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In fact, a large number of towns and cities have laws and ordinances on the books preventing teenagers (and others) from loitering under certain conditions. “The facts are so local that it’s extremely difficult to generalize about loitering laws,” says Lawrence Rosenthal, who teaches constitutional law at the Fowler School of Law and who has argued loitering cases before the Supreme Court. But as a harmless-enough loiterer, there are steps you can take to make sure you’re hanging out inside the bounds of the law. Here’s a handy list:

Tags: Loitering
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(via Postcards From The Future Show What London Will Look Like After Climate Change | Co.Exist | ideas impact)
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(via Fictional Collaborations Between Artists and Architects)
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But Conn’s deepest blindness is to America’s most pervasively anti-urban policies of the last several decades: local zoning codes that impose height restrictions on new building, or tangle new construction in red tape, forcing builders to abandon plans to build up, and instead build out.

The result is suburban sprawl. In fact, apart from one line in his afterword, where Conn urges Americans to ease land-use regulations that forbid density and require developers to build parking lots, he portrays zoning—in the rare instances that he mentions it—in a wholly pro-urban light.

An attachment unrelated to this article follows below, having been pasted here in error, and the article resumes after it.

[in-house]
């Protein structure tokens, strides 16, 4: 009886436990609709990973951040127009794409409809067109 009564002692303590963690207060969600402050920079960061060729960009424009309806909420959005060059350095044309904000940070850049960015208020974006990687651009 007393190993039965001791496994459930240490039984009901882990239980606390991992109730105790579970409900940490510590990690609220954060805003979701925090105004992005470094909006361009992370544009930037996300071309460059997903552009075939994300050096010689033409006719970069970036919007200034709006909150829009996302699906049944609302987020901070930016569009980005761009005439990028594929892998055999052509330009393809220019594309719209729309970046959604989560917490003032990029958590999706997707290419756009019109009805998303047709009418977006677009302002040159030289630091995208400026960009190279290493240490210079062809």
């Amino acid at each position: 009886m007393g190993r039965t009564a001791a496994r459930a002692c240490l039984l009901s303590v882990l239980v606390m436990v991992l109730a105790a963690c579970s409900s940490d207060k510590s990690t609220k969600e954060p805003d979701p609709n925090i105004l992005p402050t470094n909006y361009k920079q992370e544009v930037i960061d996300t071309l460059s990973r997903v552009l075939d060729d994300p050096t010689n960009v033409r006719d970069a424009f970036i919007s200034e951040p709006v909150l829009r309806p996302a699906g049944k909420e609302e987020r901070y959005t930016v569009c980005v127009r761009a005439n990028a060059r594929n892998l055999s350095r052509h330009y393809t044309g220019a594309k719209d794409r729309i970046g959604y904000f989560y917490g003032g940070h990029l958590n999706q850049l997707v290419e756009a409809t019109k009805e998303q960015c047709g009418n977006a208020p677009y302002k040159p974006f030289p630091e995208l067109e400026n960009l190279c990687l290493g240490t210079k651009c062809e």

It’s telling that Conn picks only charmless, unsympathetic examples of anti-zoning activists: “residents in gated communities” in the Sunbelt; an anti-Semitic, anti-zoning crusader in Houston; and “property-rights advocates” who, in the 1960s and ’70s, fought stricter zoning laws across the country.

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(via The Stark Beauty Of The World’s Tallest Unoccupied Buildings)
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artandsciencejournal:

Cartographic Assemblages

Maps help us find our way in the world (or make us even more lost), but the concept of a map can also be applied when trying to organize together memories, identity, narrative and materiality.

Artist Lindsey Dunnagan explores the mapping of memories and identity in her series Mapping the Intangible, while in Mapping New Worlds, the artist focuses on manipulating topography, hinting at familiar places, but distorted in a way that the familiar becomes alien.

…. 

Similar to Dunnagan’s work, is that of Scott W. Bradford’s, but rather than mapping out specific locations which focus on geography, Bradford pieces together various elements which map out a narrative through materiality. The artist states that he links “the materiality of the surface to the drawing itself, either metaphorically or in terms of the narrative” in order to emphasize that it is constructed; his maps are fiction. In both his series’ Blueshift and Journey to Nowhere, stories are being told.

….

-Anna Paluch

(via kenyatta)

Tags: Maps
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Berlin gallery Decad has just opened its new permanent space, with a show called Work In Public. Excitingly, the Hypothetical Development Organization is represented in this show — along with the likes of Aram Bartholl and (whoa) Vito Acconci, among others. Very cool!  Decad’s permanent space opens in Berlin with the group exhibition